• The Concept
    All memories are mediated. Without intervention we would have no track of our memories. Even when we simply remember an event from our childhood, we enclose our memories in words, images, languages and so on. We need media -any kind- not only to be able to share memories, but even to have them. There is an imageable city that emerge as a result from our actions and patterns
    As part of my Studio Documentation Semester at ECA and my research in memory maps, I created a cultural probe based on the map of Edinburgh. I distributed the probes to 20 students around Edinburgh. My basic aim was to explore the ways, people build up images from the places they live and how they can project their memories with the interaction of a conventional information system such as a map. I used silkscreened maps, symbol stickers, recorded sounds, narrative and the imagination of the participants, to extract from them personalized maps of the city. The fact that Edinburgh is walkable, easy to navigate and has memorable components made the probe capable to provoke inspirational responses.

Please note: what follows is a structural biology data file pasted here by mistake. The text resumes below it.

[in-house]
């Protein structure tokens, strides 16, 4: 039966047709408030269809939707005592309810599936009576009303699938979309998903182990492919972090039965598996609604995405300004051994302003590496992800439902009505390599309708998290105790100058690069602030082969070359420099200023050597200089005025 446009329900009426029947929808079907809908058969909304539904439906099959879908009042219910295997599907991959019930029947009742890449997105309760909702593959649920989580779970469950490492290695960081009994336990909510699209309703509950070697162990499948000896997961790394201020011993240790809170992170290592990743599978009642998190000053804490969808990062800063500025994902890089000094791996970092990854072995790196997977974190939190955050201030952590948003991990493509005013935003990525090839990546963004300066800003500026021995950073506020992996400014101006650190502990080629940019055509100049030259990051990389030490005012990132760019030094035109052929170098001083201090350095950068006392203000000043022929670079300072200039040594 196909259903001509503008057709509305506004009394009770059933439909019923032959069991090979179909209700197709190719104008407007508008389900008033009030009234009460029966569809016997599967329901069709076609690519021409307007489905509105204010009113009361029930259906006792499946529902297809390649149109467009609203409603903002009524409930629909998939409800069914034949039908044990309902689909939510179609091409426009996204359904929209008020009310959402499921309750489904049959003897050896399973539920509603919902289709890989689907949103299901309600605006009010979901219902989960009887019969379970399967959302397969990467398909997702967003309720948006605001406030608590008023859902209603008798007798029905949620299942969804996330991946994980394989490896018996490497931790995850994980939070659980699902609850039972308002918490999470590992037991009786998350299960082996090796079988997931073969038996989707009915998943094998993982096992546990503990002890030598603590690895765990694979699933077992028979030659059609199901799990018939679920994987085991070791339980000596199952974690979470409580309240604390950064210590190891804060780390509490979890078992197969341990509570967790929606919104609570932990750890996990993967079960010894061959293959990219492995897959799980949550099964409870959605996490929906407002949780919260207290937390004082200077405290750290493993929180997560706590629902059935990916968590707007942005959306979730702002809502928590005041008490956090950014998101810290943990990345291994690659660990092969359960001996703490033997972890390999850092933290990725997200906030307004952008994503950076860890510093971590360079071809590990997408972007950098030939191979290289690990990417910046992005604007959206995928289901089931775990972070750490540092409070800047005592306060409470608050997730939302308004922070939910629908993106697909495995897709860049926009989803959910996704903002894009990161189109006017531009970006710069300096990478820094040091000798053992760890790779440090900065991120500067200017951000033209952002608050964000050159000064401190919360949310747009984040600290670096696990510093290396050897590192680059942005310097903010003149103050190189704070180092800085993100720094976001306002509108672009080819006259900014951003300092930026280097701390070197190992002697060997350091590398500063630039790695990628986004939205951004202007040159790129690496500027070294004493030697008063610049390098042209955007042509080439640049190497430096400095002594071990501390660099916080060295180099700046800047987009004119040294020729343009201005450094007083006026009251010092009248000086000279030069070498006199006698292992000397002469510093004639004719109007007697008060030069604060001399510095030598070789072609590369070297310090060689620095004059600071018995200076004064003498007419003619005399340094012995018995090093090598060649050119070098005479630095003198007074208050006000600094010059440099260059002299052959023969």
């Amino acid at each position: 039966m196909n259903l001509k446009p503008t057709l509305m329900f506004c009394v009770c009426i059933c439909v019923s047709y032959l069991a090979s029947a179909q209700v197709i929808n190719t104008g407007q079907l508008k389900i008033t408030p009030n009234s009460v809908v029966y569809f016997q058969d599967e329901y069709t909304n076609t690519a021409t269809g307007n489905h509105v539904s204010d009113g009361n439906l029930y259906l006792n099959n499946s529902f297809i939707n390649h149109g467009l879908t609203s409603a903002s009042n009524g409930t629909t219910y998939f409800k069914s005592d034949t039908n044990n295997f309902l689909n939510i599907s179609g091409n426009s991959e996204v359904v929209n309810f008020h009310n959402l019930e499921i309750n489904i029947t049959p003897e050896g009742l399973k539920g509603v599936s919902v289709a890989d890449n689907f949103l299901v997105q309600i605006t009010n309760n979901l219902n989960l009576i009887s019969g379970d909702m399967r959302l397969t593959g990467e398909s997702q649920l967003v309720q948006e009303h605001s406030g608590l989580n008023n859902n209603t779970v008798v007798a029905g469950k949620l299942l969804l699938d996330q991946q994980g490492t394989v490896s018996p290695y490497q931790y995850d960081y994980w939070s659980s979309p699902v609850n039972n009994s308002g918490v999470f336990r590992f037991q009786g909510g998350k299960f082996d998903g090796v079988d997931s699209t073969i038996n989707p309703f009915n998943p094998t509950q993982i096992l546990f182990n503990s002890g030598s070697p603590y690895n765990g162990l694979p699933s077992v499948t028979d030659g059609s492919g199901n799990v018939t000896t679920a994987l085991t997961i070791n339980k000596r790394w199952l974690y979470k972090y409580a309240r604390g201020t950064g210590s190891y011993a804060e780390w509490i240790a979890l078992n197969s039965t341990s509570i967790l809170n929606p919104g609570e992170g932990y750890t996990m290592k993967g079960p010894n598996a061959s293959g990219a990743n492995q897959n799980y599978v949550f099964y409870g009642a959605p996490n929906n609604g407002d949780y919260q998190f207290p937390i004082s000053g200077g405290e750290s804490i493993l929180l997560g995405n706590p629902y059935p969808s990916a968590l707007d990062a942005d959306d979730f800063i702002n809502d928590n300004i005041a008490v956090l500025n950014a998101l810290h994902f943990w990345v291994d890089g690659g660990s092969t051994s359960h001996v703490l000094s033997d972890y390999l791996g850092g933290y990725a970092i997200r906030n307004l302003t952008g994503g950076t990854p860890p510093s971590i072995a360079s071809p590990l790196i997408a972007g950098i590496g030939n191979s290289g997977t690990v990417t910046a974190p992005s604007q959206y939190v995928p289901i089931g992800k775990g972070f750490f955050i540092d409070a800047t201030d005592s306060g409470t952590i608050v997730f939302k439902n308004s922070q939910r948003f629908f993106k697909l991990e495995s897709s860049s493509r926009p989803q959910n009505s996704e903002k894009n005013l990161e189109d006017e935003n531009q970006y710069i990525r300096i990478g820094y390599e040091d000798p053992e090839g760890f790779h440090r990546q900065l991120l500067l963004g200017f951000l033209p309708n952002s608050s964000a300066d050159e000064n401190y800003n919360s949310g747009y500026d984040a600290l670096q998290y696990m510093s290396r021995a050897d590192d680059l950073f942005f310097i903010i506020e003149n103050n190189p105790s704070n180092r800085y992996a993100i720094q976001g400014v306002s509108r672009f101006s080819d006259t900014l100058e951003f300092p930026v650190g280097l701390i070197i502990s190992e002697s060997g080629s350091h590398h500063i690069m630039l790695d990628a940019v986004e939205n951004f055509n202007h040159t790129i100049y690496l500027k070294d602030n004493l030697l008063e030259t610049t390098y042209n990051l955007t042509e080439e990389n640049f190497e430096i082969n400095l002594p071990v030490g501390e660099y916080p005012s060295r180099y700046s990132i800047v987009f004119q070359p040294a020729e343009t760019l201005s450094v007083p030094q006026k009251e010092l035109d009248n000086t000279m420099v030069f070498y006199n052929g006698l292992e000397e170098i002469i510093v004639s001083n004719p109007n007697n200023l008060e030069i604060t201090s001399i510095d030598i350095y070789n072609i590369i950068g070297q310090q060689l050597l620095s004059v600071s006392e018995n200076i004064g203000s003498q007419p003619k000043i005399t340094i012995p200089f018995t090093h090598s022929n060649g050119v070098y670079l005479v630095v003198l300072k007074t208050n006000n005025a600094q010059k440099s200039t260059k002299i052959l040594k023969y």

The participants were challenged to create traces of movement and experiences. Prompts, rather than definite statements, the result maps showed if and how people overlap between the physical geography of a place and the fragmented memories of it. A place, its inhabitants and their behaviours are more complex than conventional maps illustrate.
    A documentation video showing one participant's interaction with the project can be watched here.
  • The Probe contained: 
    1 double side silkscreened map of Edinburgh
    1 instruction manual
    1 cd with recorded sounds from places in Edinburgh
    4 envelopes with stickers
  • Inspired from the theories of urban planner and author Kevin Lynch the narrative of the manual was devided in 4(+1) chapters:
    1. Landscapes of Imagination
    2. Nodes of Sounds 
    3. Districts of Tribes
    4. Paths of Experiences
    +. Colorful Memories
  • The fragmentary memories of the participants contained too many layers of meaning and experience. I choose not to ask to rationalize and explain their answers. Instead I created different interpretations according to the different sets of results and the contained meaning, as I understood it.